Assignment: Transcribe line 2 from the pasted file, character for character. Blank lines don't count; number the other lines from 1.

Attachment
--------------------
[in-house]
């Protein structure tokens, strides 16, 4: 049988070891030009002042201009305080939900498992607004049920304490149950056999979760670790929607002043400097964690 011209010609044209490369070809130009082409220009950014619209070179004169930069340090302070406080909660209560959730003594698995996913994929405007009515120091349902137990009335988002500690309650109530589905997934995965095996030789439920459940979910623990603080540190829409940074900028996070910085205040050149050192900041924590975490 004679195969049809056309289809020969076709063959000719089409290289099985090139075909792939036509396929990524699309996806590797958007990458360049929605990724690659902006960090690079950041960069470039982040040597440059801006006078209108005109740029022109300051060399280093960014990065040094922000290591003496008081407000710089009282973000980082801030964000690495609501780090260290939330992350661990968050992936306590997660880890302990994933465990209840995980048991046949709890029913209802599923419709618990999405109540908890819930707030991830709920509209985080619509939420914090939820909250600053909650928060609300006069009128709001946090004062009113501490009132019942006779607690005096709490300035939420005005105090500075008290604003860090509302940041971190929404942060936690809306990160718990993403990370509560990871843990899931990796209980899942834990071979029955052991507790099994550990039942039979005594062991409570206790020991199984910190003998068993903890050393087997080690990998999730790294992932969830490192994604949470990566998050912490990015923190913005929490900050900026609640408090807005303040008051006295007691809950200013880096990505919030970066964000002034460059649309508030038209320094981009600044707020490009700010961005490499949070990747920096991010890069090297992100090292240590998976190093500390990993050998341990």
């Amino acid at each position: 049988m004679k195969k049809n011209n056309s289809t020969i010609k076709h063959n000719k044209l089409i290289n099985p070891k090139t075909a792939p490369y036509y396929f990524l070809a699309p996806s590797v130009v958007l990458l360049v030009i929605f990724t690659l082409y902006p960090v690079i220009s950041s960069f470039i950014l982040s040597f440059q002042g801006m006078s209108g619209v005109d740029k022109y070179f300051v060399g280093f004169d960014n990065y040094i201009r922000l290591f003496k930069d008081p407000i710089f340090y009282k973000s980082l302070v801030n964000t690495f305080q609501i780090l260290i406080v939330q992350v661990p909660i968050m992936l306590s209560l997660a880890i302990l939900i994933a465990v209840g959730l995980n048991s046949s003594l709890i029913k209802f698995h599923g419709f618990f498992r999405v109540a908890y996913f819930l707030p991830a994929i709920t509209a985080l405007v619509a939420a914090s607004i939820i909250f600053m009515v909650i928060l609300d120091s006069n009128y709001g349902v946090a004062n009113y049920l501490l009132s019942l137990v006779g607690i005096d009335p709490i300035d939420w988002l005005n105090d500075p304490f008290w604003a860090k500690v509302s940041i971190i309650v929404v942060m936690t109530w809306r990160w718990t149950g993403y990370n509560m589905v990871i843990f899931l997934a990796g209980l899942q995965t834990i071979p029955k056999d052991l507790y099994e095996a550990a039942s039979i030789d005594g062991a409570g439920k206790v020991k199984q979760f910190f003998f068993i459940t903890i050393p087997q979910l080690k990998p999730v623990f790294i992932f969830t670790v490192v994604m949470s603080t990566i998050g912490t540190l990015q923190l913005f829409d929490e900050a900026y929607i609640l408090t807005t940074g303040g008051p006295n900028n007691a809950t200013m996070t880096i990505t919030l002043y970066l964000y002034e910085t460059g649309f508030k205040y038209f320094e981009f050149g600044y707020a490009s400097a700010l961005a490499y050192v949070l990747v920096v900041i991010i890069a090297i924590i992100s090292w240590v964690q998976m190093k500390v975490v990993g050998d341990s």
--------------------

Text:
């Protein structure tokens, strides 16, 4: 049988070891030009002042201009305080939900498992607004049920304490149950056999979760670790929607002043400097964690 011209010609044209490369070809130009082409220009950014619209070179004169930069340090302070406080909660209560959730003594698995996913994929405007009515120091349902137990009335988002500690309650109530589905997934995965095996030789439920459940979910623990603080540190829409940074900028996070910085205040050149050192900041924590975490 004679195969049809056309289809020969076709063959000719089409290289099985090139075909792939036509396929990524699309996806590797958007990458360049929605990724690659902006960090690079950041960069470039982040040597440059801006006078209108005109740029022109300051060399280093960014990065040094922000290591003496008081407000710089009282973000980082801030964000690495609501780090260290939330992350661990968050992936306590997660880890302990994933465990209840995980048991046949709890029913209802599923419709618990999405109540908890819930707030991830709920509209985080619509939420914090939820909250600053909650928060609300006069009128709001946090004062009113501490009132019942006779607690005096709490300035939420005005105090500075008290604003860090509302940041971190929404942060936690809306990160718990993403990370509560990871843990899931990796209980899942834990071979029955052991507790099994550990039942039979005594062991409570206790020991199984910190003998068993903890050393087997080690990998999730790294992932969830490192994604949470990566998050912490990015923190913005929490900050900026609640408090807005303040008051006295007691809950200013880096990505919030970066964000002034460059649309508030038209320094981009600044707020490009700010961005490499949070990747920096991010890069090297992100090292240590998976190093500390990993050998341990």